Wednesday, July 4, 2012

Ready for Color

Happy Fourth of July--careful with those firecrackers!

"Stuff" has gotten in the way of mural work lately, but now I'm prepared to really start throwing paint. This first photo shows the design on the wall. I've only got four 75 watt halogen floods on my track light system. I've ordered two more lights, and plan to reduce the wattage in each one to 50 watts. Hopefully it will make a more even wash of light. Click images to enlarge.

Here you see my setup for painting the higher portions, using a small rolling scaffold. A table is improvised from a 2 x 3 foot metal shelf, supporting one side with a sawhorse and the other with a 1 x 2 clamped to the scaffold uprights. The shelf is wired to the posts to keep it stable.

I'll be using artist's acrylics, mostly Nova Color and some Golden. Nova Color is especially useful for mural painting; it's pourable and comes in sizes from pints to 5 gallon buckets.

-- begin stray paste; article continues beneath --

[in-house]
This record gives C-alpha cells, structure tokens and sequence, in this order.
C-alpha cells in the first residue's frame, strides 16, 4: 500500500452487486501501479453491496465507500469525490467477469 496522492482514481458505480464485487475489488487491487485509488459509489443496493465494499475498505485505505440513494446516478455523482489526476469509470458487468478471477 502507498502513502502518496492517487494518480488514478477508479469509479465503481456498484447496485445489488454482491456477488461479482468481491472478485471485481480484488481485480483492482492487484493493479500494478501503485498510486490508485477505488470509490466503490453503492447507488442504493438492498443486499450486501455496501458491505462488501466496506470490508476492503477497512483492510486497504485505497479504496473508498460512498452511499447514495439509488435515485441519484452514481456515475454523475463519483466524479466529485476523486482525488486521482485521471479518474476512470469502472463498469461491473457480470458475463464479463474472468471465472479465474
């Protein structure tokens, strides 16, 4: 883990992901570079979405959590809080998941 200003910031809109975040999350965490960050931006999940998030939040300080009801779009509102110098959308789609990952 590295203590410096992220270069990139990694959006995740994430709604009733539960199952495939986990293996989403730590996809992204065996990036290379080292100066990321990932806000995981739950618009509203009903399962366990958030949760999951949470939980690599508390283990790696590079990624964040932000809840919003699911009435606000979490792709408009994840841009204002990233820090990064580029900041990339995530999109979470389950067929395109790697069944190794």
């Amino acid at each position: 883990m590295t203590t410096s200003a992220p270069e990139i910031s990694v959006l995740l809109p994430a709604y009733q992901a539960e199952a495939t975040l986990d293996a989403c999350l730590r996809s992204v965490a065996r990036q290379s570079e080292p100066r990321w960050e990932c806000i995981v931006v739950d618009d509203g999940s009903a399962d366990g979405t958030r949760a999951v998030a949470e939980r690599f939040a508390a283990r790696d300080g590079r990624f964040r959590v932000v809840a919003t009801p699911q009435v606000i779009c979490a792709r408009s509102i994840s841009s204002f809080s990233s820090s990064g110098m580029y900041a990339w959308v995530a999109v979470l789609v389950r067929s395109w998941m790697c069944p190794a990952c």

This paintbox is an old friend. It's a lidded plastic storage container about 6" deep that has served me faithfully for nearly 20 years on mural projects all over the country. I've never been able to find another one exactly like it, so it has been repaired with duct tape many times over the years. The lid, flipped upside down, does double duty--serving as my palette as well as the cover for the paint when not in use. The paint is poured into small plastic containers which stay open inside the box. A spray bottle of water is kept handy to mist the paint from time to time and keep it from drying out. With a bucket of water, brushes and a rag, I'm ready to go.

Here's the box with the lid on. It drops down and fits snugly inside the box. With a quick spray, the paint inside will stay moist for days. The whole thing is very light and portable, important when you have to be moving across large walls. I see I need a little more duct tape work!


Sheila Vaughan said...

Interesting Don - I suppose many of the same things apply even if you are just doing a mega-sized painting in the studio. I agree about the light. The more you can even it out the better. I would find the "spots" difficult to work with.

Anonymous said...

Don, thanks for sharing the details of your process. I feel like I'm seeing some magician's secrets at work. (Or am I just making it clear that I have very little painting experience?)
Anne Thrower